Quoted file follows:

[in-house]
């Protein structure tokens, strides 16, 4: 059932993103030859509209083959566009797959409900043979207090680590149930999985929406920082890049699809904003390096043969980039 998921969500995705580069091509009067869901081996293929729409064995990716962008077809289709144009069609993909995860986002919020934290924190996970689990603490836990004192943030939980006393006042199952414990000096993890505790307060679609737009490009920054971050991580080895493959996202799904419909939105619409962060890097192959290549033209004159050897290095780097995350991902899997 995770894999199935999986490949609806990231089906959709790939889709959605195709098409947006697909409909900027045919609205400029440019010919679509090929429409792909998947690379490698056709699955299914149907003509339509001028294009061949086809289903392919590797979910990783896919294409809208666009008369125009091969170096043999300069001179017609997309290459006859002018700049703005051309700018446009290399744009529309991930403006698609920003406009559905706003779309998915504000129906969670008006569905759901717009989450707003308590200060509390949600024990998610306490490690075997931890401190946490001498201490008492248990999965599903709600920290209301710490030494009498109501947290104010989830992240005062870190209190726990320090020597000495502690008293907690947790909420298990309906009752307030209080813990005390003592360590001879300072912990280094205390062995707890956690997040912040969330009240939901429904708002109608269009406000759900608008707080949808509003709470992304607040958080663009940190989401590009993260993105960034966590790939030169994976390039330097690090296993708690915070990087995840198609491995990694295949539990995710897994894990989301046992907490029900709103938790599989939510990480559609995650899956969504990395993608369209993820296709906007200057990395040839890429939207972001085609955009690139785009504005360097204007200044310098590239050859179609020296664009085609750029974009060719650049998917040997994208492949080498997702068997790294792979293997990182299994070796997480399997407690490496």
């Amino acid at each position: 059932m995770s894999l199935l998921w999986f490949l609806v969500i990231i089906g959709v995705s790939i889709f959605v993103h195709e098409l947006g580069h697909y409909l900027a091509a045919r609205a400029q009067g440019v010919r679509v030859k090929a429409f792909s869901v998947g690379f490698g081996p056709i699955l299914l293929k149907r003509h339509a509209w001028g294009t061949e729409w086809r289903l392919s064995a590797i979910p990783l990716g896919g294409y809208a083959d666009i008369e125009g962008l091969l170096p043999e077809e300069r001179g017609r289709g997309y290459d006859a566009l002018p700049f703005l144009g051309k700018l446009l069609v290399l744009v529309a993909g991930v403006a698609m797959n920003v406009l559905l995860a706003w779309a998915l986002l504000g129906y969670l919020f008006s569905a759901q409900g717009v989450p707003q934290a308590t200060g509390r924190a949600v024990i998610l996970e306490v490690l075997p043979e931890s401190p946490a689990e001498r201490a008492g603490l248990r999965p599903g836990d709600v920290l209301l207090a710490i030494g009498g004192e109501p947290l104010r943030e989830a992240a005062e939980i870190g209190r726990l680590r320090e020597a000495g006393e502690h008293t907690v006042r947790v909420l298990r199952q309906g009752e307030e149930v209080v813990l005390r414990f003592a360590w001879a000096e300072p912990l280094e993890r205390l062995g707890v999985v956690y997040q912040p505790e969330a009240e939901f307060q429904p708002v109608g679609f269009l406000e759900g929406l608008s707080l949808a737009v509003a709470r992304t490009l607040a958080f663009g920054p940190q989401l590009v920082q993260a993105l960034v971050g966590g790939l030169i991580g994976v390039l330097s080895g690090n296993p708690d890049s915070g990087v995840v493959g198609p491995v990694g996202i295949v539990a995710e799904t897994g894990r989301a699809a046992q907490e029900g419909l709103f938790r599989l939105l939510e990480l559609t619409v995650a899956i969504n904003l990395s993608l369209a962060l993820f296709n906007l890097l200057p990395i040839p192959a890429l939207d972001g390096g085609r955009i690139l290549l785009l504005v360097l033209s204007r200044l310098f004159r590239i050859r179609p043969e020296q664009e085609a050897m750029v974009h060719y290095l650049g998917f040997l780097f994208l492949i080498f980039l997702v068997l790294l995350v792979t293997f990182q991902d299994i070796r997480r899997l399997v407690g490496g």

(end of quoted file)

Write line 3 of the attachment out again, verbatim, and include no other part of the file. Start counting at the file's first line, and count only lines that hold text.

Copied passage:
């Amino acid at each position: 059932m995770s894999l199935l998921w999986f490949l609806v969500i990231i089906g959709v995705s790939i889709f959605v993103h195709e098409l947006g580069h697909y409909l900027a091509a045919r609205a400029q009067g440019v010919r679509v030859k090929a429409f792909s869901v998947g690379f490698g081996p056709i699955l299914l293929k149907r003509h339509a509209w001028g294009t061949e729409w086809r289903l392919s064995a590797i979910p990783l990716g896919g294409y809208a083959d666009i008369e125009g962008l091969l170096p043999e077809e300069r001179g017609r289709g997309y290459d006859a566009l002018p700049f703005l144009g051309k700018l446009l069609v290399l744009v529309a993909g991930v403006a698609m797959n920003v406009l559905l995860a706003w779309a998915l986002l504000g129906y969670l919020f008006s569905a759901q409900g717009v989450p707003q934290a308590t200060g509390r924190a949600v024990i998610l996970e306490v490690l075997p043979e931890s401190p946490a689990e001498r201490a008492g603490l248990r999965p599903g836990d709600v920290l209301l207090a710490i030494g009498g004192e109501p947290l104010r943030e989830a992240a005062e939980i870190g209190r726990l680590r320090e020597a000495g006393e502690h008293t907690v006042r947790v909420l298990r199952q309906g009752e307030e149930v209080v813990l005390r414990f003592a360590w001879a000096e300072p912990l280094e993890r205390l062995g707890v999985v956690y997040q912040p505790e969330a009240e939901f307060q429904p708002v109608g679609f269009l406000e759900g929406l608008s707080l949808a737009v509003a709470r992304t490009l607040a958080f663009g920054p940190q989401l590009v920082q993260a993105l960034v971050g966590g790939l030169i991580g994976v390039l330097s080895g690090n296993p708690d890049s915070g990087v995840v493959g198609p491995v990694g996202i295949v539990a995710e799904t897994g894990r989301a699809a046992q907490e029900g419909l709103f938790r599989l939105l939510e990480l559609t619409v995650a899956i969504n904003l990395s993608l369209a962060l993820f296709n906007l890097l200057p990395i040839p192959a890429l939207d972001g390096g085609r955009i690139l290549l785009l504005v360097l033209s204007r200044l310098f004159r590239i050859r179609p043969e020296q664009e085609a050897m750029v974009h060719y290095l650049g998917f040997l780097f994208l492949i080498f980039l997702v068997l790294l995350v792979t293997f990182q991902d299994i070796r997480r899997l399997v407690g490496g």